Before adjourning the meeting, Chair Van Brocklin tried to address the challenges around this project that lie ahead for OTC and ODOT. “This is a challenging subject… We are trying to listen and learn… This is a very unique area in the state with a long history and we’re trying to be respectful to all of the considerations that have been raised… environmental, social, economic and otherwise. We’re probably not going to make every single person happy every single day, but we’re trying to be as smart as we can about it.”
The OTC is trying to thread a needle between political and community pressure, and the need to make progress on a high-profile project. These 11 actions are much more preferable to the OTC and ODOT than having to do the EIS. At yesterday’s meeting Rose Quarter project manager Megan Channell warned commissioners that doing an EIS would be about a three-year delay and would add about $66 million to $86 million in additional inflationary costs.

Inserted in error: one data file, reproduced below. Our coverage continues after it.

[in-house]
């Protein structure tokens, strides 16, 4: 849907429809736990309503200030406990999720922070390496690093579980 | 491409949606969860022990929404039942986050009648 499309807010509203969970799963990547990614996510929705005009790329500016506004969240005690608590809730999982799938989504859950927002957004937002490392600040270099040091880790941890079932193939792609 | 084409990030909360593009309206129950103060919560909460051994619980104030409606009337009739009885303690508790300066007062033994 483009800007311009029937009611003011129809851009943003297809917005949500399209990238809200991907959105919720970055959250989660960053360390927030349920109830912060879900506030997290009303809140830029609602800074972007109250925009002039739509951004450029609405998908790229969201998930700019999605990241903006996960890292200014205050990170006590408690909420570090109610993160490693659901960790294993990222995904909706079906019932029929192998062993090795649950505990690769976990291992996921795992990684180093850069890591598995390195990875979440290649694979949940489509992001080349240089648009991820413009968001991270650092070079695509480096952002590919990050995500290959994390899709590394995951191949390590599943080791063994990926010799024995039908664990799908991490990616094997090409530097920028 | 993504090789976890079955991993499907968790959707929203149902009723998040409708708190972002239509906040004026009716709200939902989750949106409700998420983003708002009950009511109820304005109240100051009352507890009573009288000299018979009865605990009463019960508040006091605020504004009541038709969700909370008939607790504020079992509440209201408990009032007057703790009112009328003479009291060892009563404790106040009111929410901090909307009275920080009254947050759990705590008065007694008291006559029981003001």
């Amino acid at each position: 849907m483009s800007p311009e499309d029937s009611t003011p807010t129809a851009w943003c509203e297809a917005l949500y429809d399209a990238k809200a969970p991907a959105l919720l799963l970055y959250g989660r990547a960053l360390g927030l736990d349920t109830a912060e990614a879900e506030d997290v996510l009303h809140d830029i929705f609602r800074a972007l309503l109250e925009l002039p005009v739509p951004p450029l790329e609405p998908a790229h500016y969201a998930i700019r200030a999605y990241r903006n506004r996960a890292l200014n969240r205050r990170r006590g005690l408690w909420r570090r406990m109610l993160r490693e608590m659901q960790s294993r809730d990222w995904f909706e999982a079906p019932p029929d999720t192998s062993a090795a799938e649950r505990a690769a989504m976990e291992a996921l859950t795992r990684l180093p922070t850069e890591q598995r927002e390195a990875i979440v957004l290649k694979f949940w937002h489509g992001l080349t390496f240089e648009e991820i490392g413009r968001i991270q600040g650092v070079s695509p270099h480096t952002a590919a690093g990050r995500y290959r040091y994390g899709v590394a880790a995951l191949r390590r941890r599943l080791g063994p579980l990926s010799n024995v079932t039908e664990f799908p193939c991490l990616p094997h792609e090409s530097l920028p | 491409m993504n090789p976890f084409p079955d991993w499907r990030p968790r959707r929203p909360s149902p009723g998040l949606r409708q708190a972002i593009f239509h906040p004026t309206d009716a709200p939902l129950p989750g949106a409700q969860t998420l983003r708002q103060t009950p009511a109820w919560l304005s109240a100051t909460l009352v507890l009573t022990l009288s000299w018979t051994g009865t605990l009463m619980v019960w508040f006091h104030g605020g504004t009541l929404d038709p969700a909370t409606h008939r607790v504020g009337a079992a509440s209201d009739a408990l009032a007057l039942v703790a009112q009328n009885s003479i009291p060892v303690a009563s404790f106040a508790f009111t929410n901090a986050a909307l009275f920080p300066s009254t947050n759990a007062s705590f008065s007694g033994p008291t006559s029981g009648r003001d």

Right now ODOT should be more concerned with the project being shelved than with a multi-year delay. In fact, given that ODOT (and a federal government run by President Trump) would control the narrative and process around the EIS, it shouldn’t be seen as a silver bullet that will stop this project. In large part because of ODOT’s huge miscalculation, the Cost to Complete report will raise eyebrows of legislative leaders, making an already controversial project even more of a political minefield.
People with concerns about the project would be smart to remind legislators (and OTC members for that matter) that they approved funding for a project in the Rose Quarter, not this project.